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SEGANTINI, Giovanni/ ARTISTS 1650-1899/ ART MAIN original lfff site
(b. 1858 Arco, d. 1899 Shafberg) film and food 

Born in 1858 in Arco, in the province of Trentino, on the northern bank of Lake Garda, Giovanni Segantini attended the Brera Academy of Fine Arts in Milan. Subsequently, he lived in the Brianza region, and then moved to Switzerland in 1886. He first settled with his family in Savognin, but from 1894 he was based in Maloja and Soglio. Segantini died of peritonitis in 1899, at the early age of 41, while working on the middle section of his Alpine Triptych, Nature, on the Schafberg high above Pontresina.

Already during his lifetime, Segantini was celebrated through much of Europe as an innovator and prophet, as well as an important symbolist painter. His early works, executed in Milan and Brianza, still bear testimony to the traditional Lombard style of painting. After moving the Alps, with its pure, clear air, the artist was able to develop a style which exuded radiance and at the same time went hand in hand with the evolution of the Divisionism painting technique and his progression towards Symbolism.

At the end of the 19th century, Giovanni Segantini executed a panorama conveying an underlying universal truth; his impressive Alpine Triptych, Life – Nature – Death, was one of the last paintings of its kind in that era. The work – a large-dimensional portrayal of the life cycle – was intended for the Paris World Exhibition in 1900 and depicts human existence in harmony with nature. The landscapes and simple characters portrayed are woven into the eternal rhythm of the changing seasons.

In 1880 he married and moved with his wife to Pusiano in Brianza, where he painted with financial support from Victor Grubicy who, together with his brother, dealt with the art market.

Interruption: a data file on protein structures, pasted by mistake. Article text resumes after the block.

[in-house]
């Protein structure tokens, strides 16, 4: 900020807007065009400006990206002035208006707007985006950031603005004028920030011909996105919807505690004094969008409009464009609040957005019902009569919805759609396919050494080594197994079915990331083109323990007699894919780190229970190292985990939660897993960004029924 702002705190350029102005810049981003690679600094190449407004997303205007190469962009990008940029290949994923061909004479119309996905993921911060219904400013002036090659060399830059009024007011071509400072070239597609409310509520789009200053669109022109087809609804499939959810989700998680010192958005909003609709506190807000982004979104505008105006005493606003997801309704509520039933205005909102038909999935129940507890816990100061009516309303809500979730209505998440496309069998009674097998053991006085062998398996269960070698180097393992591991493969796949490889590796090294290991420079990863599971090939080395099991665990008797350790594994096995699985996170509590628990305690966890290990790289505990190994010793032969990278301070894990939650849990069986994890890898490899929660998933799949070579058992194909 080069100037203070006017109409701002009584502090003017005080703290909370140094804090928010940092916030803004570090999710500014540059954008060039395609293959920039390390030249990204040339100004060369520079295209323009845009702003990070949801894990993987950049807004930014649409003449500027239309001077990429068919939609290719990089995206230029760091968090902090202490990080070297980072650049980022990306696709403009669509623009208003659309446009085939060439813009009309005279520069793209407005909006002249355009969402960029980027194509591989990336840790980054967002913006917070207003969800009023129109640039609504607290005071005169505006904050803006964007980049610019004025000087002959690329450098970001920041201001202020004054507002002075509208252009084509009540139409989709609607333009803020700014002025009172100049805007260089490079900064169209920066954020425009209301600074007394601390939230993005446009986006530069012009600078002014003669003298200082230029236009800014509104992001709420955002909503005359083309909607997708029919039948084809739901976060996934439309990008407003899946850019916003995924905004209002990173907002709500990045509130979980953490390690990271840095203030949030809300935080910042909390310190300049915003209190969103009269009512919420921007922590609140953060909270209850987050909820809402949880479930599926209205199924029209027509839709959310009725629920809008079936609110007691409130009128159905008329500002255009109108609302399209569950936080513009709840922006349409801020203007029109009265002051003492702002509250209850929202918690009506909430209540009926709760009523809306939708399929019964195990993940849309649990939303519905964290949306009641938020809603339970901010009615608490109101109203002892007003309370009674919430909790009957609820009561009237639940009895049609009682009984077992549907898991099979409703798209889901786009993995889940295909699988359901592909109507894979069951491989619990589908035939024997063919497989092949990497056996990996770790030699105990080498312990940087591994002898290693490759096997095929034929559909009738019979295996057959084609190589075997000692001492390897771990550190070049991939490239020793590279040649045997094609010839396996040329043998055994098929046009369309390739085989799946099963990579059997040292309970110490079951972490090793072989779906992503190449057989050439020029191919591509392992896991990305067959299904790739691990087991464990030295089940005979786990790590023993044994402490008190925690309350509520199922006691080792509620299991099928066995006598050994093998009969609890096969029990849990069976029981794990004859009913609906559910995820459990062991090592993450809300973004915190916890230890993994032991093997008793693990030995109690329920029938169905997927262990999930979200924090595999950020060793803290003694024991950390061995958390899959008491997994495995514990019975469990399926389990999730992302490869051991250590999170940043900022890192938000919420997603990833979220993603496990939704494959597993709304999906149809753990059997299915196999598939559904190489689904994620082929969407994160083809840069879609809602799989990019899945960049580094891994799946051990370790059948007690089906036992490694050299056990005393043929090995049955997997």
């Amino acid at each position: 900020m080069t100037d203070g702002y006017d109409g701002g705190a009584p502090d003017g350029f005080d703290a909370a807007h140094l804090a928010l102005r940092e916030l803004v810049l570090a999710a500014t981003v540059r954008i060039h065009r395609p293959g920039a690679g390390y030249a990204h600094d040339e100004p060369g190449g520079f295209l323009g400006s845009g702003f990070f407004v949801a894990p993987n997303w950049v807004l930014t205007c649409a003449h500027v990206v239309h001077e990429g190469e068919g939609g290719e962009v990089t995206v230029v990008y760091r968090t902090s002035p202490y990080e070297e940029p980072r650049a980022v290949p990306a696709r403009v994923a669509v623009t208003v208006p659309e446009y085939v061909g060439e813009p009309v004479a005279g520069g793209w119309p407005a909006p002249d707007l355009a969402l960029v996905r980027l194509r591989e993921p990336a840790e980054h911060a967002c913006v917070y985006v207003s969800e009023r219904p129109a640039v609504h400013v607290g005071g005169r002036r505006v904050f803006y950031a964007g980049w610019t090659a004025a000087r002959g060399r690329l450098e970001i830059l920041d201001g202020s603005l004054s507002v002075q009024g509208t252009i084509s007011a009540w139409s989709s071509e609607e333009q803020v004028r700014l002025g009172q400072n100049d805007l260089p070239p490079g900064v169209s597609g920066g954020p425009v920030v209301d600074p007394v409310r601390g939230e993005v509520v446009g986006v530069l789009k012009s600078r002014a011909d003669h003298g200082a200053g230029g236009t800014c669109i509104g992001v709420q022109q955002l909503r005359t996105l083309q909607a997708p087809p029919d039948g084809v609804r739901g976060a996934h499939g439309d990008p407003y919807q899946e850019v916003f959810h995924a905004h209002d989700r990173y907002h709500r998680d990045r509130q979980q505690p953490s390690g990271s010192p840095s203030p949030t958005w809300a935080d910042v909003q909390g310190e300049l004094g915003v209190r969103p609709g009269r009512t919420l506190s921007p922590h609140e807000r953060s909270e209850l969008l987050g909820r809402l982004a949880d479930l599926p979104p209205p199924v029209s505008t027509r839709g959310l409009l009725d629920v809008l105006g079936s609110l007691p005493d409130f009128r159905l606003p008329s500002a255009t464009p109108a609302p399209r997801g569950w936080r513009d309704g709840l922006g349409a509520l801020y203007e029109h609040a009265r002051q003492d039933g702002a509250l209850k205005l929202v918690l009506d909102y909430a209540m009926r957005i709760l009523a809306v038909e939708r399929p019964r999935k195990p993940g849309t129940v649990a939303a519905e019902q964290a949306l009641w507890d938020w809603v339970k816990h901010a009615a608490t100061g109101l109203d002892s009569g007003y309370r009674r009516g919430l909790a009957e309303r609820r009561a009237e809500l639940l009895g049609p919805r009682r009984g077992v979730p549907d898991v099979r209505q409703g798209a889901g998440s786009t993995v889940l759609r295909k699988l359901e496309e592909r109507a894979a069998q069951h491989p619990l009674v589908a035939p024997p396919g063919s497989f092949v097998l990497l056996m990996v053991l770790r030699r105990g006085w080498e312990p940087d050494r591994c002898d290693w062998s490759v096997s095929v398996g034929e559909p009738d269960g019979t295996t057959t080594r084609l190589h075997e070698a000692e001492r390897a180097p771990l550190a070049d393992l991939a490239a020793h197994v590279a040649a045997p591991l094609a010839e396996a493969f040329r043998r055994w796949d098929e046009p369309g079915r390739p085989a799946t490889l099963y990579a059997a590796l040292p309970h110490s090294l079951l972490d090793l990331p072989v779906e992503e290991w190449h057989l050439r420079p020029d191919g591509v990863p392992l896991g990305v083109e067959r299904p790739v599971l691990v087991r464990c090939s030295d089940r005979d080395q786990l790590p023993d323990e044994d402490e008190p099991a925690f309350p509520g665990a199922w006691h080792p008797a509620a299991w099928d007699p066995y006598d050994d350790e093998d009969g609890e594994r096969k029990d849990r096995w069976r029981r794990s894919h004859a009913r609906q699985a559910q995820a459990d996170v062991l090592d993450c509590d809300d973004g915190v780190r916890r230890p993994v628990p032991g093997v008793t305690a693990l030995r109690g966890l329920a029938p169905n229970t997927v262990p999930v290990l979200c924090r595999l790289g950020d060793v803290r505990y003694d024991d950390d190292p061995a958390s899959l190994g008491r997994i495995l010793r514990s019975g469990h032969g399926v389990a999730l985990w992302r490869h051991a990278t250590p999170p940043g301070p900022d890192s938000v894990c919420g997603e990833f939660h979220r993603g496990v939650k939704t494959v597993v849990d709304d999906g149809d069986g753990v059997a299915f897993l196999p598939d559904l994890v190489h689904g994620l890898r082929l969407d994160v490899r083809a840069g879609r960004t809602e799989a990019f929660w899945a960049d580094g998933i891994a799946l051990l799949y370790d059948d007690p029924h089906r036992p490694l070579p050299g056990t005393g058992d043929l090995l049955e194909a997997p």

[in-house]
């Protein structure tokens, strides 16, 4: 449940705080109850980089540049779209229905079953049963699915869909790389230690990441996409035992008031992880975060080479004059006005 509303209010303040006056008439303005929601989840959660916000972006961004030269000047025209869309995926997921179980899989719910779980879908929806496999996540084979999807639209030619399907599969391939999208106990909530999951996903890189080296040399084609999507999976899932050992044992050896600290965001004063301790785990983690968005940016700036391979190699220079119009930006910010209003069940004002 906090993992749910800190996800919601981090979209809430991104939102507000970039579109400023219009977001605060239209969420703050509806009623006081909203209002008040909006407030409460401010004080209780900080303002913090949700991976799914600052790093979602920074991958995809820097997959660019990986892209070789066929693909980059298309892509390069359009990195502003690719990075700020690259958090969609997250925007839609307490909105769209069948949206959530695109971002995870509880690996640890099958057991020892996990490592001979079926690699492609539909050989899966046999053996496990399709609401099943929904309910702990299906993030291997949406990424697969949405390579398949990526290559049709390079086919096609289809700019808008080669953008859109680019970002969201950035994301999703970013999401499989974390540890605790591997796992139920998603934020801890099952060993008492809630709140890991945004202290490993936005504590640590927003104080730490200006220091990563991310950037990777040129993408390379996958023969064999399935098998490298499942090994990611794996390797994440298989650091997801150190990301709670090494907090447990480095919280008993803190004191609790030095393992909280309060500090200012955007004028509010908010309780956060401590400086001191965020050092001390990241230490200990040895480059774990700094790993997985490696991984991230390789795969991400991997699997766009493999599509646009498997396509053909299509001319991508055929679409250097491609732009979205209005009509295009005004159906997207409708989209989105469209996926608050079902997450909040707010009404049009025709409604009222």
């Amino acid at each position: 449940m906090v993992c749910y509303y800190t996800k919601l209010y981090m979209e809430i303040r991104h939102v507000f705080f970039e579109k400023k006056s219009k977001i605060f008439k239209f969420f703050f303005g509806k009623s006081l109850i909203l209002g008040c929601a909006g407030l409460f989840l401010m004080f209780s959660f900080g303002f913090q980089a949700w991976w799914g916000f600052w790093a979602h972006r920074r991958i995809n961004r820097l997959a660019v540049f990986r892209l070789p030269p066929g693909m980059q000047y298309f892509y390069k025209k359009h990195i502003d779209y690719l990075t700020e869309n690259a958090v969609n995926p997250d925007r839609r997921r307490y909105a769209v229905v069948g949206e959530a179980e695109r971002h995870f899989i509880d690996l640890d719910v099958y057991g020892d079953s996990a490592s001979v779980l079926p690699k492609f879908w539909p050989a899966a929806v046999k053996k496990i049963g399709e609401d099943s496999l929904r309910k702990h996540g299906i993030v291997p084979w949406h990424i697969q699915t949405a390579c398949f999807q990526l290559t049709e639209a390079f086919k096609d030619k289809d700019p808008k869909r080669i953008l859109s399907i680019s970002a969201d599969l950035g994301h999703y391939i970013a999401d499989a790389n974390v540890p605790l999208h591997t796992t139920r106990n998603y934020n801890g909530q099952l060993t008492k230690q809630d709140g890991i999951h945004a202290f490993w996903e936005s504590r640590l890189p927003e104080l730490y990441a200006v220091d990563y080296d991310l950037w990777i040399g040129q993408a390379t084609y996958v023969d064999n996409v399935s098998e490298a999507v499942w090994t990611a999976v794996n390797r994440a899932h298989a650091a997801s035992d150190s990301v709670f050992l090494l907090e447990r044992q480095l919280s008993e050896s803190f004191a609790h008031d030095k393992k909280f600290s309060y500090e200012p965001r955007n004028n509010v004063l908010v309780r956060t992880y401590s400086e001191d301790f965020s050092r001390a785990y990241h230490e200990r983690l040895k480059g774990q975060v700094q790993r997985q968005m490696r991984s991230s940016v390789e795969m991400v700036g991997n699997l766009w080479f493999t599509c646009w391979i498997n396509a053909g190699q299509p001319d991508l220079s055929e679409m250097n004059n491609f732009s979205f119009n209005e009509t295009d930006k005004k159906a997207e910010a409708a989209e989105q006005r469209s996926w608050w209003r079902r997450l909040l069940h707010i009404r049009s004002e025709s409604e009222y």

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Radical Light (National Gallery – 2009)
Segantini - portrait

White Gander

Segantini’s life was both extremely uneventful and at the same time very much out of the ordinary. After losing first his mother then his father at a very early age, he was brought up by a half-sister until, aged twelve, he ran away from home, whereupon he found himself placed in an institution. He received almost no education and learned to read and write quite late. In fact, his talent for drawing emerged first, which he developed at the Brera Fine Arts Academy in Milan. 

Since his sister had requested that his Austrian citizenship be annulled (although she did not take the trouble to see that he become Italian,) Segantini thus spent his entire life as stateless, becoming a naturalised Swiss citizen only after his death.

After he left for Switzerland in 1886, this made travel difficult for him, with only a few visits to Milan for which he had to apply for special authorisation. Although he quickly became very successful and participated in many international exhibitions, he was never able to go abroad to see them. Much of his knowledge of the contemporary visual arts was therefore acquired through journals and books as well as thanks to his lifelong dealer, Vittorio Grubicy de Dragon, who introduced him notably to the painters of The Hague School, particularly Anton Mauve, but also Jean-François Millet, the source of a profound influence on his art. 

Segantini Museum

Segantini - Meat
Sengantinim - Cheese

Segantini’s themes deal essentially with peasant scenes and mountain landscapes. Some of the Italian’s canvases allude quite openly to the works of Jean-François Millet . 

He represents the poor but without dramatisng their misery, evoking the harmony between man and animals. These scenes are silent and imbued with a certain mysticism, a reflection of his pantheistic philosophy of life. Segantini was always attracted to nature – leading him finally to his death from peritonitis during an outing in the mountains, when he was unable to return to town in time to find a doctor.